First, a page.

BRIDGES: Milton-Madison schedules another big lift

Preassembled section of steel truss will be hoisted onto temporary piers

Bridges News Doe-Anderson September 06, 2012
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The Milton-Madison Bridge Project is expected to mark another major milestone next week when a second massive section of the new bridge is lifted into place. The 727-ft preassembled section of steel truss will be hoisted onto temporary piers, another in a series of steps to replace the U.S. 421 bridge, connecting Milton, Ky., and Madison, Ind.


The existing bridge remains open during the lift, currently scheduled to begin at noon on Sept. 10, weather permitting. The span, which was preassembled on barges in Milton, will be floated into position and lifted using strand jacking.


Special hydraulic jacks and bundled strands of steel cable will lift the 2,067-ton span to a height of 90-95 ft onto temporary piers 4 and 5, immediately north of the first section that was lifted in June.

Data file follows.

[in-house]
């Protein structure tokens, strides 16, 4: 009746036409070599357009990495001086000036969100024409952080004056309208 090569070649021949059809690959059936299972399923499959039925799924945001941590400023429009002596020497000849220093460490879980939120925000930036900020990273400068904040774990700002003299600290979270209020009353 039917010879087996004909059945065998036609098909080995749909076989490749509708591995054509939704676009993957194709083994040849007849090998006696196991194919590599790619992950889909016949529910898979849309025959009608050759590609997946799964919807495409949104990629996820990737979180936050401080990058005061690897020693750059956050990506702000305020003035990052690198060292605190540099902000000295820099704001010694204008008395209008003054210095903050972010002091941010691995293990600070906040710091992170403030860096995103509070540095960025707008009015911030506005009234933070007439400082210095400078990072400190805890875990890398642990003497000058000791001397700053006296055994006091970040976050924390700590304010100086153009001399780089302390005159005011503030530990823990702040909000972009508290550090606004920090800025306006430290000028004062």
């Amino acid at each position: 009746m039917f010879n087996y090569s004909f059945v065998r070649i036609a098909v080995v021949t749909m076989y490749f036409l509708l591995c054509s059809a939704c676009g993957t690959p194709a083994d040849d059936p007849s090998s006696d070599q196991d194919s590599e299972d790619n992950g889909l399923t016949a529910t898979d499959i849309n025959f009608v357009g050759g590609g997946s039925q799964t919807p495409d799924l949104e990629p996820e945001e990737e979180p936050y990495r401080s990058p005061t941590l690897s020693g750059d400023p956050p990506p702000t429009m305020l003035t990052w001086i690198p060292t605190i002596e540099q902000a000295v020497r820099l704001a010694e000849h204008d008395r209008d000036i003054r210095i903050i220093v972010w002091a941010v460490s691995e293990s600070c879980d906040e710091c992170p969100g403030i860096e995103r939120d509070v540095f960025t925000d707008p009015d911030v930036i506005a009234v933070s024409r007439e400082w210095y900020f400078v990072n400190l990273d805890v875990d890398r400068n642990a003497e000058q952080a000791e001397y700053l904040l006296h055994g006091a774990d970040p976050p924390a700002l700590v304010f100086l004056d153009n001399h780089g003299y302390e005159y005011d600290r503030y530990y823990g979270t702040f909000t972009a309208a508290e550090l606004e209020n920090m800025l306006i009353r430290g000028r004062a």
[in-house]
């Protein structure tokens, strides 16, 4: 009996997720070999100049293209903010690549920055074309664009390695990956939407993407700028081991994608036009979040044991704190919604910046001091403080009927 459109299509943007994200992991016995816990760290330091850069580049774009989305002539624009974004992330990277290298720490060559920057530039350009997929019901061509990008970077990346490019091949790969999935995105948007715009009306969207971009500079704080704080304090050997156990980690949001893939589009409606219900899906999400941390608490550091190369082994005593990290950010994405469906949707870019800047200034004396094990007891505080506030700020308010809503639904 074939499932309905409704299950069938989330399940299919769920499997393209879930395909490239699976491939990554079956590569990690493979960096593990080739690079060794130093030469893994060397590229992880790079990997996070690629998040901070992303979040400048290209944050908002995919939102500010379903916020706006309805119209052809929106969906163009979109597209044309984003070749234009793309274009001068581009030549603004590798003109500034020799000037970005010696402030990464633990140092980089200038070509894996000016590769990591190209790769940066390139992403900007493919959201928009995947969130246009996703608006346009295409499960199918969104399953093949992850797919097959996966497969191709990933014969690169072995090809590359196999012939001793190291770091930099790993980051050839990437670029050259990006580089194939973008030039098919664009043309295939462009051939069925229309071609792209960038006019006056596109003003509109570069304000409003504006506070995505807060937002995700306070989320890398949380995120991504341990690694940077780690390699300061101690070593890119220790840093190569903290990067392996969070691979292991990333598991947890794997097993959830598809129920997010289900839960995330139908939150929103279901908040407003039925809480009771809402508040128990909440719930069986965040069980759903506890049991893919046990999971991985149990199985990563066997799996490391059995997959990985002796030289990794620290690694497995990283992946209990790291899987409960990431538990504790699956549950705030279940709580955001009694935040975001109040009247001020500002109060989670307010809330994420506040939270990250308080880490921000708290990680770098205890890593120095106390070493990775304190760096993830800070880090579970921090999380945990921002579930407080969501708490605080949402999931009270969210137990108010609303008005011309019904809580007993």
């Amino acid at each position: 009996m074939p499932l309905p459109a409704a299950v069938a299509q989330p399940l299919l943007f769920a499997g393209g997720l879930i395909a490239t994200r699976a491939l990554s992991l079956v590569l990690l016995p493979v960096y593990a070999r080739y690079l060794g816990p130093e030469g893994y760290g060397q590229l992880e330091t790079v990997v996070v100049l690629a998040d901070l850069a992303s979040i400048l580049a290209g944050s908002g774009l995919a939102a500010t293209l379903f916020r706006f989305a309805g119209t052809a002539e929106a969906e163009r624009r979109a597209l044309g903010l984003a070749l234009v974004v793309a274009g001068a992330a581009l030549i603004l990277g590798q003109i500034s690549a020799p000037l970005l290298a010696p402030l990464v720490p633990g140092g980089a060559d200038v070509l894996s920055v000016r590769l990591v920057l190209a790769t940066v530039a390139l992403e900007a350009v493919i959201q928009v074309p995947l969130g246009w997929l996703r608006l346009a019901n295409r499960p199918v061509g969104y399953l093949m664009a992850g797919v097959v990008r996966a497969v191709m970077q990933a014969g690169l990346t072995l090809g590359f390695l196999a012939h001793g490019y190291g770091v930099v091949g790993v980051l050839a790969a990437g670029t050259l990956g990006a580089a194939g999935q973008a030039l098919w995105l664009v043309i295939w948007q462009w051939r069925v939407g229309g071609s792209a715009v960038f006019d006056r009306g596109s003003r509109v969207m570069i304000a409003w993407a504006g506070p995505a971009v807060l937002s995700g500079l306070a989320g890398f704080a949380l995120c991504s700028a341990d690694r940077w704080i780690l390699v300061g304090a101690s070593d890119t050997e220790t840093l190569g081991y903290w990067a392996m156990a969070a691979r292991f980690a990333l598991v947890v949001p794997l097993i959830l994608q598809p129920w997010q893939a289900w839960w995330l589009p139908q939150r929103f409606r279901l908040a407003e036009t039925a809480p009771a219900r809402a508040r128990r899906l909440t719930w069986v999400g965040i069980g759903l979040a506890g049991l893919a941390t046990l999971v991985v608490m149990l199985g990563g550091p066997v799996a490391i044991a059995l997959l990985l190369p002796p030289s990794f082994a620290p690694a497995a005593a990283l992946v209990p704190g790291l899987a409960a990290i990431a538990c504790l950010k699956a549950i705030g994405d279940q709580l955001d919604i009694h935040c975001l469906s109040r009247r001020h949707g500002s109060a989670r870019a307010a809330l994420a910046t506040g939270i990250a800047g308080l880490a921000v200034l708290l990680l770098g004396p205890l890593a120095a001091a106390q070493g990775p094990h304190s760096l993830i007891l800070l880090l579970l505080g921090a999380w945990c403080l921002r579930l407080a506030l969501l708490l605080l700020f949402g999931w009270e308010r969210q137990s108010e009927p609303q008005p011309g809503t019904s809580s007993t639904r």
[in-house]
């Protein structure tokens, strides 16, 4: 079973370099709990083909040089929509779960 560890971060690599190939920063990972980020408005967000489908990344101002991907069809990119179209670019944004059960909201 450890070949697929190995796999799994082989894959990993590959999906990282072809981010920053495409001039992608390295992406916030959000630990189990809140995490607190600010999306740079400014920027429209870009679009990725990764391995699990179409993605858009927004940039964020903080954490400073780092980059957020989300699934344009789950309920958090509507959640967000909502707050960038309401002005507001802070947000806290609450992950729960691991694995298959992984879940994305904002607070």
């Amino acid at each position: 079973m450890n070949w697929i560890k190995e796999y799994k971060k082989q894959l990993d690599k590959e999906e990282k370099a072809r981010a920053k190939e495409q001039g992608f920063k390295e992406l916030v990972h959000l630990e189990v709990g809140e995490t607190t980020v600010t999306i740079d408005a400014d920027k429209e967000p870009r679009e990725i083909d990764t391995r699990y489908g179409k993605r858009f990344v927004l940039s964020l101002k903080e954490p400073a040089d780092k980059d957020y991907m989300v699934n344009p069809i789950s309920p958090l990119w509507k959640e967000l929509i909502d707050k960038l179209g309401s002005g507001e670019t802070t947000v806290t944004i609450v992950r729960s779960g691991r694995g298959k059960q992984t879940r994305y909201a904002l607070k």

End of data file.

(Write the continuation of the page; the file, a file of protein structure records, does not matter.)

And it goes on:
Because the span lift takes place in the main navigational channel, the river will be closed to commercial traffic for approximately 24 hours. The U.S. Coast Guard will determine when the river can safely reopen. Recreational boaters will also be prohibited from using the area near the lift during this time. A “no wake” zone will be established 1,000 ft upstream and downstream of the bridge, and boats must stay back 500 ft on either side of the bridge. For the safety of the boaters and the workers, this restricted area will be enforced. Once the span reaches its full height, a “sliding girder” will be placed under the truss, supported by the temporary pier and a concrete pedestal on the existing piers. This massive beam will be used next spring when the completed 2,426-ft bridge slides from its temporary position onto the permanent piers, which are being rehabilitated and strengthened.


The new bridge is currently scheduled to open to traffic in spring 2013.


The Milton-Madison Bridge Project is a joint effort between the Indiana Department of Transportation and the Kentucky Transportation Cabinet. For more information, visit

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